Denett: Six months ago, everybody was saying the acquisition workforce was way down; dollars were way up. Dollars are up, but the truth is the acquisition workforce is up. So I've noticed in the [news] articles I've been reading lately have tempered this.

Now, they say, the workforce is at least moderated or gone up slightly, or hasn't lost, whereas before we were told that the acquisition workforce in recent years had gone down dramatically. And that's not so. The numbers have gone up about 1,000. We expect those to continue to go up. I've told Homeland Security and other key departments, 'Don't wait. You've got the money; you've got the vacancies. Go ahead and fill those vacancies now.' They're in the process of doing that.

We're also finishing our skills assessment'so we can concentrate our training dollars where we need them. That also helps [agencies] make sure they hire the right people. They may have to slightly alter who they're recruiting, based on what they learn from the survey. We're excited about replenishing our ranks, increasing our numbers so that we can meet the challenges of tomorrow to handle this increased workload of having more dollars spent.

When you think of the dollars, it takes more energy for a contracting person to do a brand new contract than it does for them to place an order against an existing schedule. So sometimes, when we say, 'Oh my goodness, the dollars are up,' you have to dissect that a little and see what portion of those dollars is in new contracts, which is placing orders against existing contracts. You have to look below the surface to have a better handle and let individual chiefs of contracting activities, help them figure out exactly how many contracting personnel they need.

The more complex, the more new territory they're tackling, the more labor intensive that is, [all that] impacts the number of contracting officers and specialists.

What is the state of interagency contracts, in your view?
Denett: The state is everybody is using them more. The numbers are up. More dollars are being spent through these various vehicles, be they [governmentwide acquisition contracts] or agencywide contracts, or even agency-specific ones. It's important that we get out some guidance to everybody. My staff provided me a draft just this week on interagency contracting. They are working diligently on putting that in final form.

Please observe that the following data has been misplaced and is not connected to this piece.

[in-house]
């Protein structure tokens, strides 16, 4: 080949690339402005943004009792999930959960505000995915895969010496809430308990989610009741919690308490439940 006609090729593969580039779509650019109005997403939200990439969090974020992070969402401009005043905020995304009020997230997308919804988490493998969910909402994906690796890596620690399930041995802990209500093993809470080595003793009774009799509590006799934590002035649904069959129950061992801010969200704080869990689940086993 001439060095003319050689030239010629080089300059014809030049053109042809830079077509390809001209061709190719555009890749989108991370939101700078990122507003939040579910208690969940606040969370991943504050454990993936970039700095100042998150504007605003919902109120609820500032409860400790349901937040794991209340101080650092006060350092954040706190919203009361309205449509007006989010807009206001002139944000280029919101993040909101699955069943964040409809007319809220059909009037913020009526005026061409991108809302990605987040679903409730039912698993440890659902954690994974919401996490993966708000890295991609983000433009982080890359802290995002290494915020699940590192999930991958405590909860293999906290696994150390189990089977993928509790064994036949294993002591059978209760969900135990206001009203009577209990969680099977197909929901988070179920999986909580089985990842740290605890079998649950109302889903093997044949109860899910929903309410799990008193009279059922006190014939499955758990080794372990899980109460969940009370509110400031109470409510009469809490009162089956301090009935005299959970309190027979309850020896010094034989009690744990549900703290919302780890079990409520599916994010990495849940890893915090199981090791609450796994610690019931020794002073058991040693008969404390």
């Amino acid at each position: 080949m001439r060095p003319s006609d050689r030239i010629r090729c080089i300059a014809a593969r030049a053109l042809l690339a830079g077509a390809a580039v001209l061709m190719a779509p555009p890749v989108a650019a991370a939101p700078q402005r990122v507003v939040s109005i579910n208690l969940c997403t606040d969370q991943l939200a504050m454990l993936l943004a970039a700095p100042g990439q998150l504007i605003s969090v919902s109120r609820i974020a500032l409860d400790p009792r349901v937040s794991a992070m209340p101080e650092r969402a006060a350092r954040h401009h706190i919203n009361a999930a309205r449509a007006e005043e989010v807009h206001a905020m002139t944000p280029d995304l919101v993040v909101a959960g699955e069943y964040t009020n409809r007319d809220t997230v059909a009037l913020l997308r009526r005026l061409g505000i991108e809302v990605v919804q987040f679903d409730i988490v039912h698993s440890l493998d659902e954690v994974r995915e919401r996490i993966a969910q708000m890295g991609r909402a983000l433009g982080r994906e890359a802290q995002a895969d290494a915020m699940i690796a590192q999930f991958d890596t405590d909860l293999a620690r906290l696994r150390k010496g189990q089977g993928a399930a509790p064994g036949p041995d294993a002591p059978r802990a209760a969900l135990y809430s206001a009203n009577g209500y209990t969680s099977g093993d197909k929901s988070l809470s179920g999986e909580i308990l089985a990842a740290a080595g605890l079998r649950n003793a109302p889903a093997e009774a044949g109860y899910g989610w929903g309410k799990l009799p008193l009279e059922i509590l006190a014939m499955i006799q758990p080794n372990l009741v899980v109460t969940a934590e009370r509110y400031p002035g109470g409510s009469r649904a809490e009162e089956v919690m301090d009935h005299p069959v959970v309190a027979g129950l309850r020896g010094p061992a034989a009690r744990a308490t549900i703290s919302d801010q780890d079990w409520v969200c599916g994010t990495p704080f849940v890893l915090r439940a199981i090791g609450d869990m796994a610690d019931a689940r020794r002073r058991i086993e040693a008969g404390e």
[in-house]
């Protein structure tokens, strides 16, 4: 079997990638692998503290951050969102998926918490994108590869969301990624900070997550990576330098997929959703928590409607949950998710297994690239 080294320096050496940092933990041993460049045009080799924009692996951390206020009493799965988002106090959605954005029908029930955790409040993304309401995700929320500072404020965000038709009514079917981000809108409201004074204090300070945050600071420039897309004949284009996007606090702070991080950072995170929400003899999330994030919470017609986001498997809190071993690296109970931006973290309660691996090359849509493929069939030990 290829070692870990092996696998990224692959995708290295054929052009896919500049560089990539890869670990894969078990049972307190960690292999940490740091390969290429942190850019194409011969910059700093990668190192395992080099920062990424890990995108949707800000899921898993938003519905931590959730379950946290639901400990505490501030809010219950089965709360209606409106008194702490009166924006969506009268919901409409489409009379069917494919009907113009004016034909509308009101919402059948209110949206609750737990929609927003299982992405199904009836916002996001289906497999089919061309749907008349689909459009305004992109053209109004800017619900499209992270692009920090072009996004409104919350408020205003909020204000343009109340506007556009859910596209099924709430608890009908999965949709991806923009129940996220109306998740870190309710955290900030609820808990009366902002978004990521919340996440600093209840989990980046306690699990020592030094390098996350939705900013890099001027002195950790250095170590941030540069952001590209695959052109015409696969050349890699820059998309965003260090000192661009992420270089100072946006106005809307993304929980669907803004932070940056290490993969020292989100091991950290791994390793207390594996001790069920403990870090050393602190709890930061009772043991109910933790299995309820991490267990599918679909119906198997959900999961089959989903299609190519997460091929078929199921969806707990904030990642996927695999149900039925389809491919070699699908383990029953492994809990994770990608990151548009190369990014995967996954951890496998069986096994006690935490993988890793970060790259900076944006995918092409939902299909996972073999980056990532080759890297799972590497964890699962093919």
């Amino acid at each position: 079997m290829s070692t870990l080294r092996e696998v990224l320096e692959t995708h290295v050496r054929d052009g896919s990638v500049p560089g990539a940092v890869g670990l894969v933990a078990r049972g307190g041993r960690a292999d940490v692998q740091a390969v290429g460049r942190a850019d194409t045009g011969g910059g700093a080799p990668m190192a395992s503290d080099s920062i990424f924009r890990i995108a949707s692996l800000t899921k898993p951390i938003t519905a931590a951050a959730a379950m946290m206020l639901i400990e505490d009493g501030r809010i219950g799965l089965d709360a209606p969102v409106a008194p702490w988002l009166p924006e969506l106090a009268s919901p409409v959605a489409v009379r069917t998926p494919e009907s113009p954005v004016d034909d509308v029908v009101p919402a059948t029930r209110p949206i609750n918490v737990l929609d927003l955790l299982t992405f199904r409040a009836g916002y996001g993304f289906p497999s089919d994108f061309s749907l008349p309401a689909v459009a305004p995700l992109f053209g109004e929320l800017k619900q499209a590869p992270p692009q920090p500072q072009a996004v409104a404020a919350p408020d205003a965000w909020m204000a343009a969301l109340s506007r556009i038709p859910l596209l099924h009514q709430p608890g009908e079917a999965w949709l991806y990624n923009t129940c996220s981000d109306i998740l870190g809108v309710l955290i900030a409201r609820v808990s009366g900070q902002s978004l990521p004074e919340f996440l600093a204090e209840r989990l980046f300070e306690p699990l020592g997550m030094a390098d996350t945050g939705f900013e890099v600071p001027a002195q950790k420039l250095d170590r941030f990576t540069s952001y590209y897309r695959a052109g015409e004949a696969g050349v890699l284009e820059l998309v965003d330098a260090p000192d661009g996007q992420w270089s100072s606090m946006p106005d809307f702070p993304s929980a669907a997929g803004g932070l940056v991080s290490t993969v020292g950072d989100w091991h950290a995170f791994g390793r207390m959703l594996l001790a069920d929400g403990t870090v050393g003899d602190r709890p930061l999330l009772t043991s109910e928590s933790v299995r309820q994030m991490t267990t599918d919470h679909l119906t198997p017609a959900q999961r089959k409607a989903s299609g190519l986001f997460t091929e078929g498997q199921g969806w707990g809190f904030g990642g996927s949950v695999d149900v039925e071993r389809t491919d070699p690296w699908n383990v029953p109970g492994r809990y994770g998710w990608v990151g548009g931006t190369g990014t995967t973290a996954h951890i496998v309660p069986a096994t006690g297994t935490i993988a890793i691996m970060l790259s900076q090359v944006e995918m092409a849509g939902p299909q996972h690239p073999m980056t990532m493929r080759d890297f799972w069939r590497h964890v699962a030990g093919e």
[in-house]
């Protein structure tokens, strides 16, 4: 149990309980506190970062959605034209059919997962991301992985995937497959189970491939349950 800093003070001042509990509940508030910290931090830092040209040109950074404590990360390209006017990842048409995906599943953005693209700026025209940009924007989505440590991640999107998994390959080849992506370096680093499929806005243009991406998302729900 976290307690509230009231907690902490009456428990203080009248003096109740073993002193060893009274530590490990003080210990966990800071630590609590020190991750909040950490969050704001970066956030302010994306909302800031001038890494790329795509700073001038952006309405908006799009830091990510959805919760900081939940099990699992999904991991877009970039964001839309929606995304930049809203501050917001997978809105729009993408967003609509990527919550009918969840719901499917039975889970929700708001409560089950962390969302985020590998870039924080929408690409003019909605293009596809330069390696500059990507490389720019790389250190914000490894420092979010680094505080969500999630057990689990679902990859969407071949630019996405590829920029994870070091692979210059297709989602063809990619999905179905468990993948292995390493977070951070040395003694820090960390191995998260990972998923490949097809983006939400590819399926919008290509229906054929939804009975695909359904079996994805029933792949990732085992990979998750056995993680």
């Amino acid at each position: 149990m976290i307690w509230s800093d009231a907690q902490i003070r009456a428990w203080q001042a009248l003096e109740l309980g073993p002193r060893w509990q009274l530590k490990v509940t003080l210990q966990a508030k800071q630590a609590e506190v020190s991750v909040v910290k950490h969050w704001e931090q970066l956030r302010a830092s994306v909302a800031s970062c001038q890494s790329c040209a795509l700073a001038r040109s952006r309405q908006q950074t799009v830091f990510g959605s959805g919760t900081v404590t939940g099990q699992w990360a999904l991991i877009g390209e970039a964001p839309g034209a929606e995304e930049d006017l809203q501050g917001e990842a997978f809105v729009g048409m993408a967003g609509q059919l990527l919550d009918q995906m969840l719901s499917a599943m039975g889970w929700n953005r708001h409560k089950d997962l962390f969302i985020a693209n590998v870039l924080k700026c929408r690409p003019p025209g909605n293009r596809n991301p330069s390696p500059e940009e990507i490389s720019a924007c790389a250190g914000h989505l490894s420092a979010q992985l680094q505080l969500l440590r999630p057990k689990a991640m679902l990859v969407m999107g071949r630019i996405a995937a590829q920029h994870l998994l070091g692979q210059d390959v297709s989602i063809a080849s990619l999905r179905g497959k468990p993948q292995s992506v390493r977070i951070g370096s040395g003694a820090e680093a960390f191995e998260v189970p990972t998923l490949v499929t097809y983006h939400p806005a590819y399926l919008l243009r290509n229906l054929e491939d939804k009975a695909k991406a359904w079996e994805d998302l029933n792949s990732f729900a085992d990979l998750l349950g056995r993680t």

Obviously, departments [such as] Interior with GovWorks, [the General Services Administration] and others that are doing acquisition services for other departments, are big stakeholders in putting out roles and responsibilities. We have to make it clear who is responsible for what. You can't have a procurement office not take a look at what the source of funds are, and assure themselves that everything is appropriate before they go out and provide this service.

I think we have to do an improved job of defining roles and responsibilities so we don't get caught in a situation where the requesting agency thinks the acquiring agency is going to take care of it, and the acquiring agency thinks the requirements agency was taking care of it.

Considering these interagency contracts, do you think GSA has a new role in this environment?
Denett: Every department from time to time has'to look to alternate sources to assist them in taking care of their acquisition needs. I believe GSA fills that niche. I think every department has to look and see what their workforce can take care of, and look at what parts GSA can assist them in. GSA has to work hard, when they get that business, to do an outstanding job so that word will spread. Departments will continue to use them and even increase the usage of GSA as they have success stories under their belt.

I think of the word niche as small and very narrow. Do you think that GSA's role is getting smaller?
Denett: I wish I had not used the word niche. By niche, I mean overflow. They serve a major function to take care of a wide range of procurement. Some offices don't have [information technology] expertise. GSA does. So any time there is a specialty or a large item that they're not used to buying, GSA is used to buying it. They should be a premier provider for people for a wide range of things, not limited to a niche.

So keeping its same role, GSA will have a tough road and a lot of competition.
Denett: They do have competition, but like I say, [GSA Administrator Lurita Doan] hired good people. They have good products. I recommend that people give them opportunities to provide service to them. That's all they want is just an opportunity to show that they can deliver.